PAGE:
2016 DraftBook Team Analysis
On June 9, Fantasy Sports Publications, Inc. held the annual DraftBook magazine league draft: A points-per-reception contest with three receivers and a flex position in the starting lineup. Twelve of the best fantasy football experts participated, and six were asked to reflect on their strategy after drafting their teams.
In an attempt to take the subjectivity out of the analysis, I researched the season-long projections on three major sites—ESPN.com, FantasyPros.com and CBSSportsline.com—and computed the average points scored by players at the end of the season.
Afterwards, I calculated the total points of the projected starting lineups of all six experts, and the results are tabulated in charts for readers to examine and analyze. Enjoy, my fellow diehards.
|John Paulsen, 4for4.com|
|RB||M. Forte||New York||4||220||211||187||206.0||12.9|
|Res.||S. Vereen||New York||11||141||147||138||142.0||8.9|
“Since it’s a PPR league with three starting receivers plus a flex, my plan was to go WR-heavy to start. I took four receivers in the first six rounds, while nabbing Lamar Miller in the second and Matt Forte in the fourth. The seventh and ninth rounds are where I start to look for a tight end (Delanie Walker, 7th) and a quarterback (Andrew Luck, 8th). Then it was just a matter of filling out the roster with capable backups (e.g. Rashad Jennings, Shane Vereen, Steve Smith), though I’m particularly interested to see how my twelfth-round pick (Chris Hogan) does in New England.” -- John Paulsen, 4for4.com, @4for4_John
|Tim Heaney, USA Today|
“In PPR leagues, I’m going to take two top-level wideouts in the first three rounds, collect good bargains at running back, and wait on all other positions unless there’s a ridiculous value pick. I’ll start out by saying Pick 4 is the worst slot in 2016 snake drafts. The big three wideouts left the board, and I had to settle for Le’Veon Bell, the only RB I consider safe for early-first-round consumption in this format. But landing Amari Cooper and Jarvis Landry made up for that, and reinvigorated my plan. For RB depth, I went for potential high-reception guys, not necessarily overpaying in the late rounds. Blake Bortles at 93 overall? Awesome! Latavius Murray (45) and Dorial Green-Beckham (69)? I want a do-over. Still, this team should compete and could go the distance with precise waiver-wire work.” -- Tim Heaney, Senior Fantasy Writer, USA Today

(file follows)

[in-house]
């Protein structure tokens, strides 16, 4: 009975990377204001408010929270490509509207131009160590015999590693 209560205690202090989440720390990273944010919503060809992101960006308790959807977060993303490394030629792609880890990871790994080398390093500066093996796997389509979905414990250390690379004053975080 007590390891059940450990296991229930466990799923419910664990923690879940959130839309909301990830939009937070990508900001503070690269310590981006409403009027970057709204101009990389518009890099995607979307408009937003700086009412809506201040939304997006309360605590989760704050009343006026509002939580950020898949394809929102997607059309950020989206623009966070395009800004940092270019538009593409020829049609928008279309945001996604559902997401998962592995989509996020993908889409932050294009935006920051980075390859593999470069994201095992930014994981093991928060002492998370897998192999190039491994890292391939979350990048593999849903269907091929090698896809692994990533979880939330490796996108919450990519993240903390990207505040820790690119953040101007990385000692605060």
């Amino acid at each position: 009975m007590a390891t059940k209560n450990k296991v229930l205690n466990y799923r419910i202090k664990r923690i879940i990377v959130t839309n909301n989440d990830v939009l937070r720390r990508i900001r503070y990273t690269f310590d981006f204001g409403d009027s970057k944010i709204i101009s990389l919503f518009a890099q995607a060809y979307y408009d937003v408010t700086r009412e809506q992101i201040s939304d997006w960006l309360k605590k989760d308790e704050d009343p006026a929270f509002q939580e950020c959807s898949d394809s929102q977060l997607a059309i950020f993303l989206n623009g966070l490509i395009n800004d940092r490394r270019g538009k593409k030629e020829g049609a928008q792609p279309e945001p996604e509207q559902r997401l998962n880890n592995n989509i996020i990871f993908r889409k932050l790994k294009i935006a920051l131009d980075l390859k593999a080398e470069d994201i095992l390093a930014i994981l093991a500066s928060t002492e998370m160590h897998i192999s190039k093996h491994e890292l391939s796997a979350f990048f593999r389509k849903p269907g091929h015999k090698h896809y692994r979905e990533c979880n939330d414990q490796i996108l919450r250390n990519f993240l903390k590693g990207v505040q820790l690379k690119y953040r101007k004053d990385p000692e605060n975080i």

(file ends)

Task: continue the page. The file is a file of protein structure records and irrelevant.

|Justin Lonero, Fantasy Goodfellas|
|QB||A. Rogers||Green Bay||6||340||350||334||341.3||21.3|
|RB||D. Lewis||New England||4||196||210||225||210.3||13.1|
|WR||J. Maclin||Kansas City||3||222||231||231||228.0||14.3|
|WR||B. Marshall||New York||2||247||256||260||254.3||15.9|
|Res.||S. Shepard||New York||8||182||147||138||155.7||9.7|
“Nine out of ten times, I use the same approach in drafting a fantasy football team. The Draft Book strategy was no different. Heavy early on wide receivers, snag a couple running backs, and wait on a tight end and quarterback. Although, I felt the price was right for Aaron Rodgers, who can provide the highest of ceilings.
Based on a point-per-reception format, my strategy was about piecing together the team like a puzzle, with balance, at every position. The first two, sometimes three rounds, I will draft wide receivers with safe floors and high ceilings. This draft was no different in rounds 1 to 3: Dez Bryant, Brandon Marshall, Jeremy Maclin all fit the bill in both of those departments. All three can secure over 80 receptions, 1,000 yards and eight touchdowns.
Now that my foundation is built with a wideout corps, I need running backs, who are always involved in the passing game. I’ve waited three rounds so I need to temper my expectations with what my backfield will look like; Dion Lewis and Gio Bernard are exactly what I wanted.
Balance, balance, balance and more balance is the name of the game. I was also able to steal Frank Gore and rookie Sterling Shepard late. Both of those players have a good size role on their team with a ton of volume. I always want a competitor who is consistently a part of the offensive coordinator’s game plan.” -- Justin Lonero, Fantasy Goodfellas